"Lessons Earned" by John Sanderson: Prioritize Great Mentors

by John Sanderson, CPA, CIMA® Sep 26, 2023 Lessons Earned

In this series, we share some of John Sanderson's favorite insights and anecdotes from his book, “Lessons Earned.” Throughout the book, John shares dozens of lessons he has learned, starting as a young boy and culminating with his leadership as founder and chairman of Sanderson Wealth Management.



When I graduated from Niagara University, Pat McGowan was the partner in charge at Arthur Young. He was the smartest tax practitioner in Western New York. If Pat told you something, it was right—he was simply that brilliant. Beyond his renowned intellect, he was ethical beyond reproach. Pat didn’t lie.

I was the top accounting student at Niagara University, and as such I had numerous job offers to consider as I approached graduation. Arthur Young offered me the lowest salary. But they also had the best boss in Pat. So I happily accepted a position with them.

Growing up, I was extraordinarily fortunate to have many different great role models and mentors, including my Grandpa, my Scoutmaster, and coaches all throughout high school. When you’re younger, you don’t typically get to choose your mentors. But when you’re looking for a job, you’re in the unique position of being able to pick who your mentor will be. It’s one of the most important decisions you’ll make.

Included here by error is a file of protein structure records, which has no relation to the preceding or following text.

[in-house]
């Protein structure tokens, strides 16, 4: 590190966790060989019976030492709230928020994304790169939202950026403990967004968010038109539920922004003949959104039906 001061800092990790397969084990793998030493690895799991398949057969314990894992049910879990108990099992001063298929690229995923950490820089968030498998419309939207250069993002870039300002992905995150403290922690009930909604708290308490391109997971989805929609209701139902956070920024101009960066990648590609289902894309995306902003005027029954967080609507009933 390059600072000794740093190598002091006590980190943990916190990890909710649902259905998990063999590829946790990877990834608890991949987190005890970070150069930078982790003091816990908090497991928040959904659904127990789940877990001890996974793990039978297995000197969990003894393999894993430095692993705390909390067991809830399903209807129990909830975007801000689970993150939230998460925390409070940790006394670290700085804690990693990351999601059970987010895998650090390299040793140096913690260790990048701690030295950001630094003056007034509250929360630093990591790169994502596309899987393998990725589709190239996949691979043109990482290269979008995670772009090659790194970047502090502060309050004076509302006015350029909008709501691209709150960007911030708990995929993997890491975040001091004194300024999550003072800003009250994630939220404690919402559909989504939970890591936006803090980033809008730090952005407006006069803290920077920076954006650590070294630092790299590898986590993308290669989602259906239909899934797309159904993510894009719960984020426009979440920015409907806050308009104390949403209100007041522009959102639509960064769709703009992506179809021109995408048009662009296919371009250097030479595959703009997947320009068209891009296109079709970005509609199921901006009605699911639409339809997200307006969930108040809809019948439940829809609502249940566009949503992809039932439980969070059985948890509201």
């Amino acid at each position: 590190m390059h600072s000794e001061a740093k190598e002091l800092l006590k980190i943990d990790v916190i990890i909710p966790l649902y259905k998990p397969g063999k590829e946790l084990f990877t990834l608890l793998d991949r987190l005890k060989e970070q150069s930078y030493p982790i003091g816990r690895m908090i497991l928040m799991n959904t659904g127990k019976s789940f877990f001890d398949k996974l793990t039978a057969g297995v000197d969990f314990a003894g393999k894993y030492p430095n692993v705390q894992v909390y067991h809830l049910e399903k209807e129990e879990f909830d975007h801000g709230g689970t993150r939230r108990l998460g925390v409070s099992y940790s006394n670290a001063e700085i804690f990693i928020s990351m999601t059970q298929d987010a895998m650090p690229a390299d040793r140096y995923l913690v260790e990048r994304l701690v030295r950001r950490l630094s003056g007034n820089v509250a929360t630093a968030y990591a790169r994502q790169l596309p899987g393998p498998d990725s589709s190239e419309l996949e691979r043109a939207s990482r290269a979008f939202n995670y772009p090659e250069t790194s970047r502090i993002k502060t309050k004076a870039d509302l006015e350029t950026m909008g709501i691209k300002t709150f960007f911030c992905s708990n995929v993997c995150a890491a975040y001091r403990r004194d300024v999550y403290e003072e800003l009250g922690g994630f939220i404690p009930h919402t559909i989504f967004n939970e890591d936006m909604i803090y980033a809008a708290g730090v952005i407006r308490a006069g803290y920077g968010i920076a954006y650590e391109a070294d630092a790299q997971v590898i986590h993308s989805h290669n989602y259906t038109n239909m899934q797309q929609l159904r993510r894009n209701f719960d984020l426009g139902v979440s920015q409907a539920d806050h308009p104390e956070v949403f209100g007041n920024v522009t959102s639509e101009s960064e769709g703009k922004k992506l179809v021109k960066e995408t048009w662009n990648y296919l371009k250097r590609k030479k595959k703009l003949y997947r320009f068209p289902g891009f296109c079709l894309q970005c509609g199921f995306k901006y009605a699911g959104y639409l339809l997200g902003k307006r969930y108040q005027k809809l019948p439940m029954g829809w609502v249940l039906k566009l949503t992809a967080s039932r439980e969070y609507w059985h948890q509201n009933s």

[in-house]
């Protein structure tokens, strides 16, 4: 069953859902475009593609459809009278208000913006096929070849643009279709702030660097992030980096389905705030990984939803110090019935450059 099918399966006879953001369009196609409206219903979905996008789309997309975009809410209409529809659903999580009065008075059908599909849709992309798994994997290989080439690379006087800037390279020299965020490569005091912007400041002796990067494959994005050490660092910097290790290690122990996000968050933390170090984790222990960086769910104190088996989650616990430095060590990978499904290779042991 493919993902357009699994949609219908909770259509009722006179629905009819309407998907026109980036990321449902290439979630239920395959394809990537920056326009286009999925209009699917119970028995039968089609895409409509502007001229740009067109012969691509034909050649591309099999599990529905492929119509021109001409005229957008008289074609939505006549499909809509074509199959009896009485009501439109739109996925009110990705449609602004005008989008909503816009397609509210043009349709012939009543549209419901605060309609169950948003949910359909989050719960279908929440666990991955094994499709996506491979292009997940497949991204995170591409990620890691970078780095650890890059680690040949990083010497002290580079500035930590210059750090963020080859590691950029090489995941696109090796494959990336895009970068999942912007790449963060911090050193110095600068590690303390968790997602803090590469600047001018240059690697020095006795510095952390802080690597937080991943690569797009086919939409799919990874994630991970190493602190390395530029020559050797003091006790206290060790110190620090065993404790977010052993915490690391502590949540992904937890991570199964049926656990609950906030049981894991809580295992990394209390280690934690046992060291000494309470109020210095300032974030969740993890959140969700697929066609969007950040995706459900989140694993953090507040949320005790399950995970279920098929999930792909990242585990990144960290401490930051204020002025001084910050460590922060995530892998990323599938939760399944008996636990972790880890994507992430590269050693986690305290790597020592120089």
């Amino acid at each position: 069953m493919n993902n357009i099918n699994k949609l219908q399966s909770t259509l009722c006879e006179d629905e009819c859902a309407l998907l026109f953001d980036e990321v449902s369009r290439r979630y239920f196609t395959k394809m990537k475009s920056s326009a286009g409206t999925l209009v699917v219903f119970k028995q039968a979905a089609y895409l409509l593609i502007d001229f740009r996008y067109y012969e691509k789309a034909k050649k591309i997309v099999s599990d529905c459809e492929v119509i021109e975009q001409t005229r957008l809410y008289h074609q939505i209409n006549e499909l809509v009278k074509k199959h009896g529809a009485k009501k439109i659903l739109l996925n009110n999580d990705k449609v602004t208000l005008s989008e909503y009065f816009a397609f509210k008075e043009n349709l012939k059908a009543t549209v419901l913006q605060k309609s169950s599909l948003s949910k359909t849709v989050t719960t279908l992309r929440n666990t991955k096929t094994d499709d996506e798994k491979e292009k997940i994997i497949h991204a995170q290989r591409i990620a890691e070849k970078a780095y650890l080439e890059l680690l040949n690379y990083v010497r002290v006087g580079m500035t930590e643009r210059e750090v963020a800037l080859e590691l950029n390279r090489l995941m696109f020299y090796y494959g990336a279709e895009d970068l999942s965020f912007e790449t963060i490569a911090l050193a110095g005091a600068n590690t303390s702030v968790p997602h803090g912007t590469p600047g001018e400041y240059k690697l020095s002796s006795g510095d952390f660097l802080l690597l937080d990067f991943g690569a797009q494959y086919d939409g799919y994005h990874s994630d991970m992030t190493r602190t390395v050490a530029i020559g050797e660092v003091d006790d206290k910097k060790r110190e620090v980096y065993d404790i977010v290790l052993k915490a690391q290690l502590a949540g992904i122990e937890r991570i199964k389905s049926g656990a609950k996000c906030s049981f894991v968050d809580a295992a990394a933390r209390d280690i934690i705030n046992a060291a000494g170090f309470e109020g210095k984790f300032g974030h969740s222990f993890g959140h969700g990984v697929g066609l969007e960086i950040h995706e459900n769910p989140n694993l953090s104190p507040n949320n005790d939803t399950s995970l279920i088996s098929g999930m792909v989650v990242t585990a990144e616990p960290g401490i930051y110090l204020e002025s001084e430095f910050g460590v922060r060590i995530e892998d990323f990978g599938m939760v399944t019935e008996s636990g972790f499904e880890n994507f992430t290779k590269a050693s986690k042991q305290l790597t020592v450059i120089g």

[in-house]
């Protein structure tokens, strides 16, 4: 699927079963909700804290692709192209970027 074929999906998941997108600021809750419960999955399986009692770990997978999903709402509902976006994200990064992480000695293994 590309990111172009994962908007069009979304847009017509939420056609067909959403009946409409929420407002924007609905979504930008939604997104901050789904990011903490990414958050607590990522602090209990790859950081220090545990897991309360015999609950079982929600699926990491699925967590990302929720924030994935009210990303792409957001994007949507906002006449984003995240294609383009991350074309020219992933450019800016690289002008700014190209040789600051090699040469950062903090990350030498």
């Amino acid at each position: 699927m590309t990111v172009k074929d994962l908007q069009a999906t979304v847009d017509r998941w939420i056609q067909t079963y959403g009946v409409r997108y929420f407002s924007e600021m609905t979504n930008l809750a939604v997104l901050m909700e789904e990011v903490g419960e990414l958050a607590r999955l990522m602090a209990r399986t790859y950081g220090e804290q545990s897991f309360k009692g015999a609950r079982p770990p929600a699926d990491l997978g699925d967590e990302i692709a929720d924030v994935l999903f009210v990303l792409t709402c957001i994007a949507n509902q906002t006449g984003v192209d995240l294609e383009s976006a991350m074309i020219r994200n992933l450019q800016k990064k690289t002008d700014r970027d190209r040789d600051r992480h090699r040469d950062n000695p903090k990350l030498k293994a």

Obviously, you’ll learn more from the right mentor, which means you’ll likely be happier working for them. But it’s not just about the technical skills of your craft. The right mentor will be a daily example of how to act in and out of the workplace. They will model how to manage people, resolve conflicts, treat clients, and, hopefully, enjoy a fulfilled life.

Think about who you want to be in five, ten, or 20 years—and look for someone who is already there. (And yes, in the second half of my career I’ve worked hard to be an exemplary mentor to others.)

You don’t have to limit your mentor search to your specific workplace, of course. For example, while I’ve mentored my son Justin, he has also found exceptional mentors and role models in other organizations and networking groups. That said, the people you work with side-by-side (or screen-by-screen, in some cases) will have the most consistent influence on your life, and your career.

When you’re considering different job opportunities, put a premium on having a role model. In my opinion, you should value it extremely highly—certainly more than your raw compensation, especially early in your career. Look for opportunities in organizations where leadership has a history of developing successful people. Your mentors will shape you, guide you, and vouch for you. By aligning yourself with them, you are building your reputation on top of theirs. So choose wisely.


Reprinted with permission from "Lessons Earned: Stories from a Lifetime Spent Fully Invested," copyright © 2022 John R. Sanderson.

This story reflects the author’s present recollections of people and experiences over time. Some identifying details have been changed and some dialogue has been recreated. While the author has made a concerted effort to provide accurate information, neither the publisher nor the author shall have any liability or responsibility for any adverse effects or loss caused, or alleged to be caused, directly or indirectly, by any information included in this story.